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Effect of lower sodium intake on health: systematic review and meta-analyses.

Abstract

OBJECTIVE

To assess the effect of decreased sodium intake on blood pressure, related cardiovascular diseases, and potential adverse effects such as changes in blood lipids, catecholamine levels, and renal function.

DESIGN

Systematic review and meta-analysis.

DATA SOURCES

Cochrane Central Register of Controlled Trials, Medline, Embase, WHO International Clinical Trials Registry Platform, the Latin American and Caribbean health science literature database, and the reference lists of previous reviews.

STUDY SELECTION

Randomised controlled trials and prospective cohort studies in non-acutely ill adults and children assessing the relations between sodium intake and blood pressure, renal function, blood lipids, and catecholamine levels, and in non-acutely ill adults all cause mortality, cardiovascular disease, stroke, and coronary heart disease.

STUDY APPRAISAL AND SYNTHESIS

Potential studies were screened independently and in duplicate and study characteristics and outcomes extracted. When possible we conducted a meta-analysis to estimate the effect of lower sodium intake using the inverse variance method and a random effects model. We present results as mean differences or risk ratios, with 95% confidence intervals.

RESULTS

We included 14 cohort studies and five randomised controlled trials reporting all cause mortality, cardiovascular disease, stroke, or coronary heart disease; and 37 randomised controlled trials measuring blood pressure, renal function, blood lipids, and catecholamine levels in adults. Nine controlled trials and one cohort study in children reporting on blood pressure were also included. In adults a reduction in sodium intake significantly reduced resting systolic blood pressure by 3.39 mm Hg (95% confidence interval 2.46 to 4.31) and resting diastolic blood pressure by 1.54 mm Hg (0.98 to 2.11). When sodium intake was <2 g/day versus ≥ 2 g/day, systolic blood pressure was reduced by 3.47 mm Hg (0.76 to 6.18) and diastolic blood pressure by 1.81 mm Hg (0.54 to 3.08). Decreased sodium intake had no significant adverse effect on blood lipids, catecholamine levels, or renal function in adults (P>0.05). There were insufficient randomised controlled trials to assess the effects of reduced sodium intake on mortality and morbidity. The associations in cohort studies between sodium intake and all cause mortality, incident fatal and non-fatal cardiovascular disease, and coronary heart disease were non-significant (P>0.05). Increased sodium intake was associated with an increased risk of stroke (risk ratio 1.24, 95% confidence interval 1.08 to 1.43), stroke mortality (1.63, 1.27 to 2.10), and coronary heart disease mortality (1.32, 1.13 to 1.53). In children, a reduction in sodium intake significantly reduced systolic blood pressure by 0.84 mm Hg (0.25 to 1.43) and diastolic blood pressure by 0.87 mm Hg (0.14 to 1.60).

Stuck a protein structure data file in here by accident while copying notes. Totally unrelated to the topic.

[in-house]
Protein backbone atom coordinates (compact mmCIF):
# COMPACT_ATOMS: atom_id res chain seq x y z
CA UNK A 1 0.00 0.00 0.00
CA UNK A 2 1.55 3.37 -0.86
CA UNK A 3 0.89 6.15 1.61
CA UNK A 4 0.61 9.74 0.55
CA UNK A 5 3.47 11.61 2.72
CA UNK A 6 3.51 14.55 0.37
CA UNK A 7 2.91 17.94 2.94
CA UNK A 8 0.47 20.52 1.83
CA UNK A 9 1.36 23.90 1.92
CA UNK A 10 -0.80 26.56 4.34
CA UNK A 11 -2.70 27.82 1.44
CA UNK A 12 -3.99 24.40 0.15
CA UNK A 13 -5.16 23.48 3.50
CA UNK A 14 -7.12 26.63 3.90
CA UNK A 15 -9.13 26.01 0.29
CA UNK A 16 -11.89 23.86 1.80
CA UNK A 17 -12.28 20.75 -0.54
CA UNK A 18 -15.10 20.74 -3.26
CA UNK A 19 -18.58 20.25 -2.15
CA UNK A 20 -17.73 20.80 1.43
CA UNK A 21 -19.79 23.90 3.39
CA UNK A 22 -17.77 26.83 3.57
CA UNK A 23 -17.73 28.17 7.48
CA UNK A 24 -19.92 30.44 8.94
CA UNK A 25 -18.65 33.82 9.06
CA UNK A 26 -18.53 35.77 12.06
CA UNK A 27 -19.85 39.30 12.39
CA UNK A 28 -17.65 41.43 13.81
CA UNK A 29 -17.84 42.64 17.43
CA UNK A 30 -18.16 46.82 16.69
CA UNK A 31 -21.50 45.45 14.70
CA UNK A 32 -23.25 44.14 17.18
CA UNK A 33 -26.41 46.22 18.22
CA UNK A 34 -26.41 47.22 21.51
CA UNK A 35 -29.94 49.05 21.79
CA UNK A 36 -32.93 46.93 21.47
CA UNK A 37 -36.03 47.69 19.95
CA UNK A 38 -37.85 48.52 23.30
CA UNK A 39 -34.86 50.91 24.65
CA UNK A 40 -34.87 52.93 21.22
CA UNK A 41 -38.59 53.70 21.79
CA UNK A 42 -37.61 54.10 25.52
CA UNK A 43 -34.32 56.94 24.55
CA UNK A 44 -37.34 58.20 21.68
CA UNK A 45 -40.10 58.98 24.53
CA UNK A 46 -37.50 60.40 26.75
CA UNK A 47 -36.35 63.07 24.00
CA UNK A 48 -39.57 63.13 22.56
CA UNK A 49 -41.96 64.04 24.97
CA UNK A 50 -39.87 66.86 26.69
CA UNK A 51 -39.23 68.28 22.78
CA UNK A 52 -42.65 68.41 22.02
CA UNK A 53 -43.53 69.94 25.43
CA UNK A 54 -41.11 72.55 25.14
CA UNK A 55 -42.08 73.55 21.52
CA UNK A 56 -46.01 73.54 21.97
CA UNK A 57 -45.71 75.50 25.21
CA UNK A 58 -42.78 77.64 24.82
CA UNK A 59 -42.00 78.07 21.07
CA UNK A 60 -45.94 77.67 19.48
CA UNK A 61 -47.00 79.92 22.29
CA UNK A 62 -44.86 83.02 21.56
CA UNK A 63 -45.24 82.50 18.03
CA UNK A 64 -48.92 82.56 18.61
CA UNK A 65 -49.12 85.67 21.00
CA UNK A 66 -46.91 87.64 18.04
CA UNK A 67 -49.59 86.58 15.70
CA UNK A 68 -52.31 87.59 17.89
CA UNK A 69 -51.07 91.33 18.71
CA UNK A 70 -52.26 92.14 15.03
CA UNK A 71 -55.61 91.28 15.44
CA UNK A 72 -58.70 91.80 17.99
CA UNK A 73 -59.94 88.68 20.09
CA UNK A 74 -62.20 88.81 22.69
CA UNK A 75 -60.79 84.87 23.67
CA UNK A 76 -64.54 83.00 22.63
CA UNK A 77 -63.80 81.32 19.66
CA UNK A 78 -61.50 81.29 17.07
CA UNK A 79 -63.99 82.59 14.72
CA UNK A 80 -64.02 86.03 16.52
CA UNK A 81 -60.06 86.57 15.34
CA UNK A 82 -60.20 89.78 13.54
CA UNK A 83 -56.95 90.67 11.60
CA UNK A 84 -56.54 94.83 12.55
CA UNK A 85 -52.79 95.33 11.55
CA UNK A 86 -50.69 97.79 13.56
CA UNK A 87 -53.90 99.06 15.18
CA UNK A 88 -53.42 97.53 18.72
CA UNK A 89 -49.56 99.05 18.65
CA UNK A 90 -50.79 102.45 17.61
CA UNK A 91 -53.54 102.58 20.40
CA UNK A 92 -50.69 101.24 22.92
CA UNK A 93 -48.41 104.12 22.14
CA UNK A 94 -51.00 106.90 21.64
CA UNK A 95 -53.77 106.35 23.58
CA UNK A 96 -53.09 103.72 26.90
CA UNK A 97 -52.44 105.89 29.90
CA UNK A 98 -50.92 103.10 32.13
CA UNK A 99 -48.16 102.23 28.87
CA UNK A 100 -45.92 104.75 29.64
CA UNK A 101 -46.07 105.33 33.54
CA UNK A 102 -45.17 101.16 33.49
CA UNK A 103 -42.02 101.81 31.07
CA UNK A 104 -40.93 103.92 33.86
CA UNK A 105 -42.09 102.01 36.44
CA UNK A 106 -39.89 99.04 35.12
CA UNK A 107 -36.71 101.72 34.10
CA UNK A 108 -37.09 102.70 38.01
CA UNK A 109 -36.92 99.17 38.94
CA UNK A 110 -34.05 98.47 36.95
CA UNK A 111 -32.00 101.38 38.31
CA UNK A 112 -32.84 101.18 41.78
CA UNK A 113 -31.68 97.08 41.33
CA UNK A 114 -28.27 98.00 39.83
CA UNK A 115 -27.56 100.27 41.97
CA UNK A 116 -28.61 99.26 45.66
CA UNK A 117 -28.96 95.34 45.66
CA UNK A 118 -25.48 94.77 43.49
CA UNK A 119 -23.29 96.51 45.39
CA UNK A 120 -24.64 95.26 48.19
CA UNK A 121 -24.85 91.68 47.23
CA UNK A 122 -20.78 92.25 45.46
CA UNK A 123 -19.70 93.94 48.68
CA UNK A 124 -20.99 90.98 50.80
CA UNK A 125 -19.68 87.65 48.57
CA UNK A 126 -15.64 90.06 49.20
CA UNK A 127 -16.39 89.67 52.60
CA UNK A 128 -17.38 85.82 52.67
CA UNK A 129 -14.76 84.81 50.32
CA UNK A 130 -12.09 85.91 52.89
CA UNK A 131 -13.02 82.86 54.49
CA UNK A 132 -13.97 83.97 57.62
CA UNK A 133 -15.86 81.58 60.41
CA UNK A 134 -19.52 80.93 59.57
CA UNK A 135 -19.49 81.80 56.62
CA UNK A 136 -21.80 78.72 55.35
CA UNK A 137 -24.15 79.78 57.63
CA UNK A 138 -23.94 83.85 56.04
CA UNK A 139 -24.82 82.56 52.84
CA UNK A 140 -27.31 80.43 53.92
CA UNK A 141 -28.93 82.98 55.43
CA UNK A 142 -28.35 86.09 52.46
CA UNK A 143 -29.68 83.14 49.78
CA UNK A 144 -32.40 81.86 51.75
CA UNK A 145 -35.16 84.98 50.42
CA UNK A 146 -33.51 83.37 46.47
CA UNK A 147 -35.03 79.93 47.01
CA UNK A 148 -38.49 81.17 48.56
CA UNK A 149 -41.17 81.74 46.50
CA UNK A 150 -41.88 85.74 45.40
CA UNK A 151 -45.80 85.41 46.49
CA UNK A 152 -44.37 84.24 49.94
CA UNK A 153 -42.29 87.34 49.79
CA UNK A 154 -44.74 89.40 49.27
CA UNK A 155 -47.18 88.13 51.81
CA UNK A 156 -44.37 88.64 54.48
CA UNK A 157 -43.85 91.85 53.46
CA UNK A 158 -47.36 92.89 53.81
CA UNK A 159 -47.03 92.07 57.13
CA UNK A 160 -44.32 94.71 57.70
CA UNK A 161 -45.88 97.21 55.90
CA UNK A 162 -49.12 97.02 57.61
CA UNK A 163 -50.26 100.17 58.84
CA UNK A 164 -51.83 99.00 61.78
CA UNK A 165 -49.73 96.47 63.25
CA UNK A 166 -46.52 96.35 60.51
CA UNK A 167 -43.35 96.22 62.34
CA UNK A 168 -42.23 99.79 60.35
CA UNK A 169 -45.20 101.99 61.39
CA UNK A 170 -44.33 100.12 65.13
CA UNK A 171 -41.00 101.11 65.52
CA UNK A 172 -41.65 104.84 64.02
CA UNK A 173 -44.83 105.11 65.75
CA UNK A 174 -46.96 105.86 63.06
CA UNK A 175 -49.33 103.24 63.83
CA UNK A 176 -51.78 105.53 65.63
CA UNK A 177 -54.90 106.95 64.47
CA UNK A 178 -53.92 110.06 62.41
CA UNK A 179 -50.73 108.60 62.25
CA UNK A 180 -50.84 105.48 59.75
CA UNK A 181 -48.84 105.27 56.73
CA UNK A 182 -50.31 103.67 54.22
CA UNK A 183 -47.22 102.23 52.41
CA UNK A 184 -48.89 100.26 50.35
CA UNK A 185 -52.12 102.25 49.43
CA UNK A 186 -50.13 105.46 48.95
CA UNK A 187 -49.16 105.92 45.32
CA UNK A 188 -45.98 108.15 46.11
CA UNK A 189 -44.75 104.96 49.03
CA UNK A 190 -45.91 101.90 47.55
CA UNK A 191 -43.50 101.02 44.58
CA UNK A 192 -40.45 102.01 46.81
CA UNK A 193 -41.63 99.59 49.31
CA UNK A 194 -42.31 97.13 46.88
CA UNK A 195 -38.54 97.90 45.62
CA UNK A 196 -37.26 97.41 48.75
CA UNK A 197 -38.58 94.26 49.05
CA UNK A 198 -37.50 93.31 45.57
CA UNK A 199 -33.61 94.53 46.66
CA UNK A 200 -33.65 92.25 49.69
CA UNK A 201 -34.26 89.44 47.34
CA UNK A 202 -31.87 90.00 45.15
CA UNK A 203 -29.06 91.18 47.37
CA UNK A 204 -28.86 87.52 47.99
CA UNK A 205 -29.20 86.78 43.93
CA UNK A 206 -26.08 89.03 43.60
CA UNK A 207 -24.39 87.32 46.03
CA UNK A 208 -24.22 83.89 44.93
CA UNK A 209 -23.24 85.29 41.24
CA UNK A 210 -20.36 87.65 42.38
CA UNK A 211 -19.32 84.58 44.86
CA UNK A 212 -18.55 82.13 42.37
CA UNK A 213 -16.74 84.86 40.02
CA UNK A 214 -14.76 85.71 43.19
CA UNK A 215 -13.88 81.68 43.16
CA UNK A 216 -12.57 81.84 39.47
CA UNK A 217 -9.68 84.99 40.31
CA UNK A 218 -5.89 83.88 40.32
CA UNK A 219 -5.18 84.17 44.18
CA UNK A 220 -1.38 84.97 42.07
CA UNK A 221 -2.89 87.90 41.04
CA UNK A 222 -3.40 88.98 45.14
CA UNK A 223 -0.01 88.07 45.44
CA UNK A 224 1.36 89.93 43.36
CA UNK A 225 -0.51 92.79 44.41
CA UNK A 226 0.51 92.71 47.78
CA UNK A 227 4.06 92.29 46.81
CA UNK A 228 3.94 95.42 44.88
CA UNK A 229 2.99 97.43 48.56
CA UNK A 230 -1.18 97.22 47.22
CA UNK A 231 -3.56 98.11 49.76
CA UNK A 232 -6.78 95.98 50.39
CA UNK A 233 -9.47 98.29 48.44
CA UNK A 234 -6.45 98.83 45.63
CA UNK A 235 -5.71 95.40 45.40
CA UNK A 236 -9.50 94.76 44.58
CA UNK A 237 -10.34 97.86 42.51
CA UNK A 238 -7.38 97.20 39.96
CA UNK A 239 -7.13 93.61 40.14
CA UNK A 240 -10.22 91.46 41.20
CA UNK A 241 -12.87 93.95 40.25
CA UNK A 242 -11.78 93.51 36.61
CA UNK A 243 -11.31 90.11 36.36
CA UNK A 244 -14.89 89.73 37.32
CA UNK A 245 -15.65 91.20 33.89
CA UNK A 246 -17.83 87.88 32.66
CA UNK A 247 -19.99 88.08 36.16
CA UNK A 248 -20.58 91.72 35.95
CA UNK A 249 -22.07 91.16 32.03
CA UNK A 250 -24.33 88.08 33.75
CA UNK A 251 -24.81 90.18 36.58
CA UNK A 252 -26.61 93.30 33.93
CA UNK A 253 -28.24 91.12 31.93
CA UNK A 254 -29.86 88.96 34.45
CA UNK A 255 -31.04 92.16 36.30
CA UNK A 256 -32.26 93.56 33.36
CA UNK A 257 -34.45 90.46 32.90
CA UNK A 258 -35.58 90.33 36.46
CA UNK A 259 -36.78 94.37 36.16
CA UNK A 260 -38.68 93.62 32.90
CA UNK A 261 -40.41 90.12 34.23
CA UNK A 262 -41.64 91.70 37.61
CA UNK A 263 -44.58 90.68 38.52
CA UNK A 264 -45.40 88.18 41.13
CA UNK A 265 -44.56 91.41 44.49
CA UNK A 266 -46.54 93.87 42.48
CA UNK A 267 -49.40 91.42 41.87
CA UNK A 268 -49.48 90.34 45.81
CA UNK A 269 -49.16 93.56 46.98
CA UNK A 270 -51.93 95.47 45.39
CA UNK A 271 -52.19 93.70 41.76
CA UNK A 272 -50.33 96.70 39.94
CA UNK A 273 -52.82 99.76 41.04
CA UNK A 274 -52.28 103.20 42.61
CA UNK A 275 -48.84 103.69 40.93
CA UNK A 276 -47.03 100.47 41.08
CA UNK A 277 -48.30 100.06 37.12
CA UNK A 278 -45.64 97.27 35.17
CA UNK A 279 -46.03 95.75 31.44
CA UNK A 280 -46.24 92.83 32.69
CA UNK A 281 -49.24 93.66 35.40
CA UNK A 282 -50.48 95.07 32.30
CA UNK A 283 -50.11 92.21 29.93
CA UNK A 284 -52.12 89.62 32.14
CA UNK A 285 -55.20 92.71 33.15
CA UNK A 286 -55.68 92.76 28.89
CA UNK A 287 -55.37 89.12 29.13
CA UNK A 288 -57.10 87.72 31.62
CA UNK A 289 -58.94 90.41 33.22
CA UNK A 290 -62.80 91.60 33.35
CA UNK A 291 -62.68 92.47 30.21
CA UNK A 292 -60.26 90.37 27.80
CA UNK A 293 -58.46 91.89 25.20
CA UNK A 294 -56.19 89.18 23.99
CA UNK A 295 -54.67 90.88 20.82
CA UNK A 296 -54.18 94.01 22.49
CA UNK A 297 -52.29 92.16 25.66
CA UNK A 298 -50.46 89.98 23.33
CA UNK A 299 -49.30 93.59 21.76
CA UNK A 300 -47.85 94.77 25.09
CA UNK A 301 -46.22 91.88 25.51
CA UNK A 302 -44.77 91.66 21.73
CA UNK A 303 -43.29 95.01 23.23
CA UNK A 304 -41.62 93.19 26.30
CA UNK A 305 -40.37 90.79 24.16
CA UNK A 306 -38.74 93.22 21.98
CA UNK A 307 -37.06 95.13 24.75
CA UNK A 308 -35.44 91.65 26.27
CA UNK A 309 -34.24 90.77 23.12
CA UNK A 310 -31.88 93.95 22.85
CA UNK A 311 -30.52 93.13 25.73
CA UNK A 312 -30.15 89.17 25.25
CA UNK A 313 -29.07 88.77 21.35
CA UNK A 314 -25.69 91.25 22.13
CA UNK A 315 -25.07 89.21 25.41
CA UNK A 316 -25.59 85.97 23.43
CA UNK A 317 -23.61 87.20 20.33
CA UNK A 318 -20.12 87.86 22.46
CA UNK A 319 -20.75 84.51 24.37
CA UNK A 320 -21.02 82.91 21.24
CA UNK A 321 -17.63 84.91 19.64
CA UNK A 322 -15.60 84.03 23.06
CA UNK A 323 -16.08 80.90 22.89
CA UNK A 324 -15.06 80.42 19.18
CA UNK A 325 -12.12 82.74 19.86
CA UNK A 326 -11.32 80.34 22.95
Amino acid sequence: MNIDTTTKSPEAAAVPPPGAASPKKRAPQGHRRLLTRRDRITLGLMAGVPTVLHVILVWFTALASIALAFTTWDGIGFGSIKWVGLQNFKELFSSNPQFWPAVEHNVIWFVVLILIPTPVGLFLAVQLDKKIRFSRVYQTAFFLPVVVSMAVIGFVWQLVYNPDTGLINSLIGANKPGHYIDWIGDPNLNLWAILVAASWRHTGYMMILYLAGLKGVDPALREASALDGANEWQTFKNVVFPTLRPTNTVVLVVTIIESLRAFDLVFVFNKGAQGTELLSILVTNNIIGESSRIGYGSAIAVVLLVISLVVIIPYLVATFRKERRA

CONCLUSIONS

High quality evidence in non-acutely ill adults shows that reduced sodium intake reduces blood pressure and has no adverse effect on blood lipids, catecholamine levels, or renal function, and moderate quality evidence in children shows that a reduction in sodium intake reduces blood pressure. Lower sodium intake is also associated with a reduced risk of stroke and fatal coronary heart disease in adults. The totality of evidence suggests that most people will likely benefit from reducing sodium intake.

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  • Authors+Show Affiliations

    ,

    Nutrition Policy and Scientific Advice Unit, Department of Nutrition for Health and Development, World Health Organization, 1211 Geneva 27, Switzerland. nancy.aburto@wfp.org

    , , , ,

    Source

    BMJ (Clinical research ed.) 346: 2013 Apr 03 pg f1326

    MeSH

    Blood Pressure
    Cardiovascular Diseases
    Catecholamines
    Diet, Sodium-Restricted
    Female
    Humans
    Hypertension
    Kidney
    Lipid Metabolism
    Male
    Prospective Studies
    Public Health
    Randomized Controlled Trials as Topic
    Sodium Chloride, Dietary

    Pub Type(s)

    Journal Article
    Meta-Analysis
    Research Support, Non-U.S. Gov't
    Review
    Systematic Review

    Language

    eng

    PubMed ID

    23558163

    Citation

    Aburto, Nancy J., et al. "Effect of Lower Sodium Intake On Health: Systematic Review and Meta-analyses." BMJ (Clinical Research Ed.), vol. 346, 2013, pp. f1326.